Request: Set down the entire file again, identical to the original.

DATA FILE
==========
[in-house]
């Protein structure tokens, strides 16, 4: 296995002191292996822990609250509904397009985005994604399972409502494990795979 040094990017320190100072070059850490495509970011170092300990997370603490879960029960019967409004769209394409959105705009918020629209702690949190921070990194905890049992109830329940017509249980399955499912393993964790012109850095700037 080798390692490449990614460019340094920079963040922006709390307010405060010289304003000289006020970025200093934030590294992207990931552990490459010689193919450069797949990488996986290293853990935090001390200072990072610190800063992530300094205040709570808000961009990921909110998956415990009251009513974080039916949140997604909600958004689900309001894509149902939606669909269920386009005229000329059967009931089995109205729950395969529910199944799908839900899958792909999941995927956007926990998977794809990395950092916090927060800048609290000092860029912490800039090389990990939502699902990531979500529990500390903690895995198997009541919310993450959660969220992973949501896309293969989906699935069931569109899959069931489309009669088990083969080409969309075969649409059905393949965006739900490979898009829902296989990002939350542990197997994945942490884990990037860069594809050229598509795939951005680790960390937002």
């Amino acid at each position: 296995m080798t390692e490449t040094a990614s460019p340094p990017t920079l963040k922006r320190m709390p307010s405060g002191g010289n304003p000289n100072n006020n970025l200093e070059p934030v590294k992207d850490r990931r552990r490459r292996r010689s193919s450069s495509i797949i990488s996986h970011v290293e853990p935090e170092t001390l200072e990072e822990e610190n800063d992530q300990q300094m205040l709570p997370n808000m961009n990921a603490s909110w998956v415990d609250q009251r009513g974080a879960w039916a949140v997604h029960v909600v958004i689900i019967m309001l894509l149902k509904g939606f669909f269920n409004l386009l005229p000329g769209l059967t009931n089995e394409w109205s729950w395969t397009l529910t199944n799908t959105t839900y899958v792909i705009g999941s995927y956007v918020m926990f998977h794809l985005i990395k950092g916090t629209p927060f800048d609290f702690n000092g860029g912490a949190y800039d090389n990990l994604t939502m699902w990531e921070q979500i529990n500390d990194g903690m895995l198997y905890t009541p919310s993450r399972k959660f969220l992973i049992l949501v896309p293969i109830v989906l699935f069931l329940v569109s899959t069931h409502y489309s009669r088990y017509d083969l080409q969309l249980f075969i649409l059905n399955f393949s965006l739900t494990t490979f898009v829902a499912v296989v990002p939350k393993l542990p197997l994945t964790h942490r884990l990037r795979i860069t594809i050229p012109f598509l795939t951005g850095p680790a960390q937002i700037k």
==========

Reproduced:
[in-house]
């Protein structure tokens, strides 16, 4: 296995002191292996822990609250509904397009985005994604399972409502494990795979 040094990017320190100072070059850490495509970011170092300990997370603490879960029960019967409004769209394409959105705009918020629209702690949190921070990194905890049992109830329940017509249980399955499912393993964790012109850095700037 080798390692490449990614460019340094920079963040922006709390307010405060010289304003000289006020970025200093934030590294992207990931552990490459010689193919450069797949990488996986290293853990935090001390200072990072610190800063992530300094205040709570808000961009990921909110998956415990009251009513974080039916949140997604909600958004689900309001894509149902939606669909269920386009005229000329059967009931089995109205729950395969529910199944799908839900899958792909999941995927956007926990998977794809990395950092916090927060800048609290000092860029912490800039090389990990939502699902990531979500529990500390903690895995198997009541919310993450959660969220992973949501896309293969989906699935069931569109899959069931489309009669088990083969080409969309075969649409059905393949965006739900490979898009829902296989990002939350542990197997994945942490884990990037860069594809050229598509795939951005680790960390937002």
């Amino acid at each position: 296995m080798t390692e490449t040094a990614s460019p340094p990017t920079l963040k922006r320190m709390p307010s405060g002191g010289n304003p000289n100072n006020n970025l200093e070059p934030v590294k992207d850490r990931r552990r490459r292996r010689s193919s450069s495509i797949i990488s996986h970011v290293e853990p935090e170092t001390l200072e990072e822990e610190n800063d992530q300990q300094m205040l709570p997370n808000m961009n990921a603490s909110w998956v415990d609250q009251r009513g974080a879960w039916a949140v997604h029960v909600v958004i689900i019967m309001l894509l149902k509904g939606f669909f269920n409004l386009l005229p000329g769209l059967t009931n089995e394409w109205s729950w395969t397009l529910t199944n799908t959105t839900y899958v792909i705009g999941s995927y956007v918020m926990f998977h794809l985005i990395k950092g916090t629209p927060f800048d609290f702690n000092g860029g912490a949190y800039d090389n990990l994604t939502m699902w990531e921070q979500i529990n500390d990194g903690m895995l198997y905890t009541p919310s993450r399972k959660f969220l992973i049992l949501v896309p293969i109830v989906l699935f069931l329940v569109s899959t069931h409502y489309s009669r088990y017509d083969l080409q969309l249980f075969i649409l059905n399955f393949s965006l739900t494990t490979f898009v829902a499912v296989v990002p939350k393993l542990p197997l994945t964790h942490r884990l990037r795979i860069t594809i050229p012109f598509l795939t951005g850095p680790a960390q937002i700037k």